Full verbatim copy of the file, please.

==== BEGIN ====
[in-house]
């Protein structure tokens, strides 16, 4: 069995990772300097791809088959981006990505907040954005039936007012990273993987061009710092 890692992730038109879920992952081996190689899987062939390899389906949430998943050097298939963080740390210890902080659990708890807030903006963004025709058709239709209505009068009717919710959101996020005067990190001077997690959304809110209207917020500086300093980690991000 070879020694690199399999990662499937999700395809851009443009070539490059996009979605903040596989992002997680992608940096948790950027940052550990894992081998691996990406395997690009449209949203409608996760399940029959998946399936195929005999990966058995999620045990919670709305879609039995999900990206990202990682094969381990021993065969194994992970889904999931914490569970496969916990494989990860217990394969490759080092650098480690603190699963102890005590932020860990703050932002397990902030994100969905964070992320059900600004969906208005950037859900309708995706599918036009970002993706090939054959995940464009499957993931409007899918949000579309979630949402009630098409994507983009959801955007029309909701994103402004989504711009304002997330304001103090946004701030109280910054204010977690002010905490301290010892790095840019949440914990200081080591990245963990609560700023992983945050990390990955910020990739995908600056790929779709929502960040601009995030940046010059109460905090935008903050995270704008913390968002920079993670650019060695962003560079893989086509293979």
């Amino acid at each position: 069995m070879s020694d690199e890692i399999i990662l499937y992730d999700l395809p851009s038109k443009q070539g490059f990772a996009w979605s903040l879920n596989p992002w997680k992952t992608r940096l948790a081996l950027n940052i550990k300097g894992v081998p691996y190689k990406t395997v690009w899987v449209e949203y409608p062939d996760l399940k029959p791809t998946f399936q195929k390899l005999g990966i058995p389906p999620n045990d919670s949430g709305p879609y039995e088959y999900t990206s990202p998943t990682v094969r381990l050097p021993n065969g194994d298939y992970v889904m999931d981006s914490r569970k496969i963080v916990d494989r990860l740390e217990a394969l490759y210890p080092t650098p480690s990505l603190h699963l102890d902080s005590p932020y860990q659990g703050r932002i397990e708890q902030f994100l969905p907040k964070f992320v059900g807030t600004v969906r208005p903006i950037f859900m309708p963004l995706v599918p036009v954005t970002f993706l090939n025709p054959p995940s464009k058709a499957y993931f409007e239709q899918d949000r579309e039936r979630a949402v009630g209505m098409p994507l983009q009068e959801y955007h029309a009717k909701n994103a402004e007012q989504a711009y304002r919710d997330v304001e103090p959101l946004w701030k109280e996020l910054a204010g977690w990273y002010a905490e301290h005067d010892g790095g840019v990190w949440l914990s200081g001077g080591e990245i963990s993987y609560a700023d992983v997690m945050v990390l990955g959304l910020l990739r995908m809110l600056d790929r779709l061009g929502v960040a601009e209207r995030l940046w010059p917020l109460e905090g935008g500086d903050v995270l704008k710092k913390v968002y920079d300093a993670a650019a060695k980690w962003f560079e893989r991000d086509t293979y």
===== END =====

[in-house]
């Protein structure tokens, strides 16, 4: 069995990772300097791809088959981006990505907040954005039936007012990273993987061009710092 890692992730038109879920992952081996190689899987062939390899389906949430998943050097298939963080740390210890902080659990708890807030903006963004025709058709239709209505009068009717919710959101996020005067990190001077997690959304809110209207917020500086300093980690991000 070879020694690199399999990662499937999700395809851009443009070539490059996009979605903040596989992002997680992608940096948790950027940052550990894992081998691996990406395997690009449209949203409608996760399940029959998946399936195929005999990966058995999620045990919670709305879609039995999900990206990202990682094969381990021993065969194994992970889904999931914490569970496969916990494989990860217990394969490759080092650098480690603190699963102890005590932020860990703050932002397990902030994100969905964070992320059900600004969906208005950037859900309708995706599918036009970002993706090939054959995940464009499957993931409007899918949000579309979630949402009630098409994507983009959801955007029309909701994103402004989504711009304002997330304001103090946004701030109280910054204010977690002010905490301290010892790095840019949440914990200081080591990245963990609560700023992983945050990390990955910020990739995908600056790929779709929502960040601009995030940046010059109460905090935008903050995270704008913390968002920079993670650019060695962003560079893989086509293979």
């Amino acid at each position: 069995m070879s020694d690199e890692i399999i990662l499937y992730d999700l395809p851009s038109k443009q070539g490059f990772a996009w979605s903040l879920n596989p992002w997680k992952t992608r940096l948790a081996l950027n940052i550990k300097g894992v081998p691996y190689k990406t395997v690009w899987v449209e949203y409608p062939d996760l399940k029959p791809t998946f399936q195929k390899l005999g990966i058995p389906p999620n045990d919670s949430g709305p879609y039995e088959y999900t990206s990202p998943t990682v094969r381990l050097p021993n065969g194994d298939y992970v889904m999931d981006s914490r569970k496969i963080v916990d494989r990860l740390e217990a394969l490759y210890p080092t650098p480690s990505l603190h699963l102890d902080s005590p932020y860990q659990g703050r932002i397990e708890q902030f994100l969905p907040k964070f992320v059900g807030t600004v969906r208005p903006i950037f859900m309708p963004l995706v599918p036009v954005t970002f993706l090939n025709p054959p995940s464009k058709a499957y993931f409007e239709q899918d949000r579309e039936r979630a949402v009630g209505m098409p994507l983009q009068e959801y955007h029309a009717k909701n994103a402004e007012q989504a711009y304002r919710d997330v304001e103090p959101l946004w701030k109280e996020l910054a204010g977690w990273y002010a905490e301290h005067d010892g790095g840019v990190w949440l914990s200081g001077g080591e990245i963990s993987y609560a700023d992983v997690m945050v990390l990955g959304l910020l990739r995908m809110l600056d790929r779709l061009g929502v960040a601009e209207r995030l940046w010059p917020l109460e905090g935008g500086d903050v995270l704008k710092k913390v968002y920079d300093a993670a650019a060695k980690w962003f560079e893989r991000d086509t293979y």